So I suffered through "The Secret War of Harry Frigg" and "Winning" before William Goldman's inspired muse melded with Newman in "Butch Cassidy and the Sundance Kid". And once again the message was "Never Quit" and "Listen to your Heart". Does that get any clearer than, "I got vision and the rest of the world wears bifocals"?

Oh yeah -- and remember, while kicking against the pricks, that there's always time to laugh and laughing in the face of death is the best laugh of them all.

Maybe it's unkind to speak ill of him right now, but Paul Newman made a lot of really crappy movies. "WUSA", "Sometimes a Great Notion", "The MacKintosh Man". But then along would come "The Sting", "The Drowning Pool" or "The Verdict" to remind you of his overarching message, "Never Give Up. Never Give In."

Much as he deserved the ultimate acknowledgement of his talent many times over, winning the Oscar for "The Color of Money" still feels like a cheesy Hollywood make-up move to me, almost on a par with Al Pacino's sorry-we've-kept-fucking-with-you win for "The Scent of A Woman".

Those Academy guys. How come so many people who are supposedly in the business of knowing creativity so seldom recognize it? How hard is it to see what audiences have so clearly embraced with their hearts as well as their wallets?

And don't even get me started on the most perfect portrayal of a hockey player ever captured on film. If you are a Canadian male, every quip, wicked gesture and warped plan of Reggie Dunlop in "Slap Shot" is indelibly engraved.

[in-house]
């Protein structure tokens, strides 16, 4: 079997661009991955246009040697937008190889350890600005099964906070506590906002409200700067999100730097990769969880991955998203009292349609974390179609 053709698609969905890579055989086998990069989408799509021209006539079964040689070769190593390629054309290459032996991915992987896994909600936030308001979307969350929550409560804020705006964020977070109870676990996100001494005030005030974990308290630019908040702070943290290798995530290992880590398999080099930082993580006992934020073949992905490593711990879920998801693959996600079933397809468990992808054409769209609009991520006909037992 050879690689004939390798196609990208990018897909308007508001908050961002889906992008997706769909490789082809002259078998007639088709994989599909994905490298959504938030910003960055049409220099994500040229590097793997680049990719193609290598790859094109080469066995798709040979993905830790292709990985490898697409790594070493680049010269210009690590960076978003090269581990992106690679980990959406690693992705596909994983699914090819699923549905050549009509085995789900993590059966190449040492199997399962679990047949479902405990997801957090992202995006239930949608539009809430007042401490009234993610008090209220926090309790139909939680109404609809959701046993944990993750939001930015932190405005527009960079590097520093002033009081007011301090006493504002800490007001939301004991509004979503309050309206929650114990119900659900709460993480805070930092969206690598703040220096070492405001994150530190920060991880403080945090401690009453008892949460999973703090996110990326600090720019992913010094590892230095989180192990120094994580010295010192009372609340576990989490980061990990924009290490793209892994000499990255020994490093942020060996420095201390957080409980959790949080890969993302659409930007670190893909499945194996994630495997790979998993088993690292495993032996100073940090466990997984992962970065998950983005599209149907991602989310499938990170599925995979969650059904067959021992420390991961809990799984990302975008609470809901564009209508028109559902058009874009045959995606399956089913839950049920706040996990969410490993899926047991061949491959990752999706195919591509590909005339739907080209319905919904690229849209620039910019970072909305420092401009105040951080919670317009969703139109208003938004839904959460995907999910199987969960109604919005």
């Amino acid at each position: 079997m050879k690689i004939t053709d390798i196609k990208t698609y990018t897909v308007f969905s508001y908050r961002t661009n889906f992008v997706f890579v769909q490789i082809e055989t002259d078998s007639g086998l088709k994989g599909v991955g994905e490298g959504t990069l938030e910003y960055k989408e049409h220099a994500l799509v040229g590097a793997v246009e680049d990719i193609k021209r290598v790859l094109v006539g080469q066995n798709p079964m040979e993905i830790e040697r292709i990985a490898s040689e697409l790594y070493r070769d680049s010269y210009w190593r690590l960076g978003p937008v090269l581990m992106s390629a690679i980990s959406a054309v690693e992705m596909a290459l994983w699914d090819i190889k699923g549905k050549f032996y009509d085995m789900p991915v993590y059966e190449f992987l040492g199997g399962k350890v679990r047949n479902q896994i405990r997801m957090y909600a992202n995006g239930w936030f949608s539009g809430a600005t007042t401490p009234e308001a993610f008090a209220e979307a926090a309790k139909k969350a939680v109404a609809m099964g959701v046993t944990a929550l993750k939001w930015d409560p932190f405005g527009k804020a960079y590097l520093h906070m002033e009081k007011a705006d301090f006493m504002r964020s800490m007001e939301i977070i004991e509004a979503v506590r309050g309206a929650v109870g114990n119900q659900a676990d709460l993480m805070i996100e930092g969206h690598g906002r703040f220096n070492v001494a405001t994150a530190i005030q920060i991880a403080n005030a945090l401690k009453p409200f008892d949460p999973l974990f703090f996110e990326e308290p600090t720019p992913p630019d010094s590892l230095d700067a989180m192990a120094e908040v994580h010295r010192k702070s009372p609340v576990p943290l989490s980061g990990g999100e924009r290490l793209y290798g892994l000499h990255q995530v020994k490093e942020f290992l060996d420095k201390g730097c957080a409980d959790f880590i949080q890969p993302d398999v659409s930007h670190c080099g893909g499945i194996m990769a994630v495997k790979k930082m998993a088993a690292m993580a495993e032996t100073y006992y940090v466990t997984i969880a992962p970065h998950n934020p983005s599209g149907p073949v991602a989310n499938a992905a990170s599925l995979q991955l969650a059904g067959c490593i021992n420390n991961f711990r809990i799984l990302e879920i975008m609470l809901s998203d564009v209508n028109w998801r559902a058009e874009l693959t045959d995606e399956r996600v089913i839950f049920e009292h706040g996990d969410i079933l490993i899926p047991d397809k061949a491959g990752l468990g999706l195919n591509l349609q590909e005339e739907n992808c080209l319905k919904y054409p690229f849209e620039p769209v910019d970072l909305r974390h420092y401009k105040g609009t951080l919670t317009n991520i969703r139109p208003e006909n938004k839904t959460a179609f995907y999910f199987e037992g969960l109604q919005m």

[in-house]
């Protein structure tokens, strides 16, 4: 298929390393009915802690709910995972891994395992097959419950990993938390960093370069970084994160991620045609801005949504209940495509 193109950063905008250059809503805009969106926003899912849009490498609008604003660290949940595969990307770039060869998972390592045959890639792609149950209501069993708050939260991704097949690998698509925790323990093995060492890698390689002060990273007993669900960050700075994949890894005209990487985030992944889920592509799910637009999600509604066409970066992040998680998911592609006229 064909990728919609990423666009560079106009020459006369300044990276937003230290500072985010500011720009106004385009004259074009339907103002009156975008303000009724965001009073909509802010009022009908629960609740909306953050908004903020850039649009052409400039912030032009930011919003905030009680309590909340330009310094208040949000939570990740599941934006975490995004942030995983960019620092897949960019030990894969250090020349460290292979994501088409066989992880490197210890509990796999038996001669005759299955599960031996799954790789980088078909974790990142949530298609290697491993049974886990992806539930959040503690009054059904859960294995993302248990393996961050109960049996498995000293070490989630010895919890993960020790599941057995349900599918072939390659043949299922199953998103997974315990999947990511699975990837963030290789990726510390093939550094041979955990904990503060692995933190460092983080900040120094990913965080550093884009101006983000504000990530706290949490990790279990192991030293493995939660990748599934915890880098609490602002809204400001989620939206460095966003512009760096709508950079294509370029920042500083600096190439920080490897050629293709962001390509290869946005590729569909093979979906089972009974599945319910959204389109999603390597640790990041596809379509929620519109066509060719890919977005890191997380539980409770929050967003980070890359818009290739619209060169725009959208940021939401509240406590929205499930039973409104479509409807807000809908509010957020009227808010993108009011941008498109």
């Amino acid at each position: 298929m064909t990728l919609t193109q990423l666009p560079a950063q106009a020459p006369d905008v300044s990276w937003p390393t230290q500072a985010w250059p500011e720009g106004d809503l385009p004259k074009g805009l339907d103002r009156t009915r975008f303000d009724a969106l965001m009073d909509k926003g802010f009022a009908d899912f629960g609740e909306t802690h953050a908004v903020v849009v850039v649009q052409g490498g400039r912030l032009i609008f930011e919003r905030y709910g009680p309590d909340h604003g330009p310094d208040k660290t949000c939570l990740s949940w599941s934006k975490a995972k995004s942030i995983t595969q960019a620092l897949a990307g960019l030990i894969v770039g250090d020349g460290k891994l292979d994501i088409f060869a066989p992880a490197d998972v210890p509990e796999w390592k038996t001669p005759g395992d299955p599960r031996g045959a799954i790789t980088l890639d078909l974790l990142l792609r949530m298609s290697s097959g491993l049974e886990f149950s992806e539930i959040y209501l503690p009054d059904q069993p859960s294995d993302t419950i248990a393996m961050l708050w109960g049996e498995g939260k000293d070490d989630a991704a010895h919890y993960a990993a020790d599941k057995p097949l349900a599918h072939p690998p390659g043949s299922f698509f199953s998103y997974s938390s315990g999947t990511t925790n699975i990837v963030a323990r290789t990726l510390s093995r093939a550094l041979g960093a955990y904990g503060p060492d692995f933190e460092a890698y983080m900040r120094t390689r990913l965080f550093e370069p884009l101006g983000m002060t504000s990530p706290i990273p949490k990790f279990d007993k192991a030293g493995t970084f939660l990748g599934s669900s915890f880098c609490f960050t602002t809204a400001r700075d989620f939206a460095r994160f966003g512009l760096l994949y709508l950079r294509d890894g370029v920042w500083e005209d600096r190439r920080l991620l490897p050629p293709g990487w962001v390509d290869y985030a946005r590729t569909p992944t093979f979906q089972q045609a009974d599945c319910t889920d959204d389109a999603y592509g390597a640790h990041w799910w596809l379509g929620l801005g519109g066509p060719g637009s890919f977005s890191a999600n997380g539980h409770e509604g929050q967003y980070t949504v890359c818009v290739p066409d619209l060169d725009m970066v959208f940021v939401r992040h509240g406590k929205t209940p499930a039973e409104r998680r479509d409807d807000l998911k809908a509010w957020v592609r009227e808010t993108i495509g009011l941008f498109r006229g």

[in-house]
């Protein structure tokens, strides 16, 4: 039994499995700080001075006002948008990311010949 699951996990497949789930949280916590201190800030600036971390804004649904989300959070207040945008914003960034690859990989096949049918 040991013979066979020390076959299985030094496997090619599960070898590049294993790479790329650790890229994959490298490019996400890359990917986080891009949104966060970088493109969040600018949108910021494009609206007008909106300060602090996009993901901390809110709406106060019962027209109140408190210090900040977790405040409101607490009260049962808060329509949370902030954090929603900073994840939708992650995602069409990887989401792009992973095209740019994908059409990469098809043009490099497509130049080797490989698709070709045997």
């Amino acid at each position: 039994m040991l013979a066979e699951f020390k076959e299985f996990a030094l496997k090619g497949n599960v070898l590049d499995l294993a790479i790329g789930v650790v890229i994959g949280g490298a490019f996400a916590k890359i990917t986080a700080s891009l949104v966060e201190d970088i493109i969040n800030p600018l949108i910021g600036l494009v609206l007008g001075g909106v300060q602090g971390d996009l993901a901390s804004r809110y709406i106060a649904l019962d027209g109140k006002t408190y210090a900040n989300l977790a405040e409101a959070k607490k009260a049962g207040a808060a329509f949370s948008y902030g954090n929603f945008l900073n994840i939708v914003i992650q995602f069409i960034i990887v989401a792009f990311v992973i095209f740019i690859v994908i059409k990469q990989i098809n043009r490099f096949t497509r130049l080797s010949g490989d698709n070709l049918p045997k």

The outpouring of affection for Paul Newman isn't just out of respect for a great actor and philanthropist. It's for someone who, through his work and the artists he associated with, kept reminding us all that the things you hope for can be achieved simply by not letting the powers arraigned against you succeed.

Next to Lucas Jackson, Newman's most powerful performance was as lawyer Frank Galvin in Sidney Lumet's "The Verdict" particularly in this segment of David Mamet's script as he sums up an almost unwinnable case to a jury:

"You know, so much of the time we're just lost. We say, "Please, God, tell us what is right; tell us what is true." And there is no justice: the rich win, the poor are powerless. We become tired of hearing people lie. And after a time, we become dead... a little dead. We think of ourselves as victims... and we become victims. We become... we become weak. We doubt ourselves, we doubt our beliefs. We doubt our institutions. And we doubt the law. But today you are the law. You ARE the law. Not some book... not the lawyers... not a marble statue... or the trappings of the court. See those are just symbols of our desire to be just. They are... they are, in fact, a prayer: a fervent and a frightened prayer. In my religion, they say, "Act as if ye had faith... and faith will be given to you." IF... if we are to have faith in justice, we need only to believe in ourselves. And ACT with justice. See, I believe there is justice in our hearts..."

It's moments like that which forever make a place for a guy like Paul Newman in your heart; no matter if you're from Iran or North Korea or just some kid from Saskatchewan.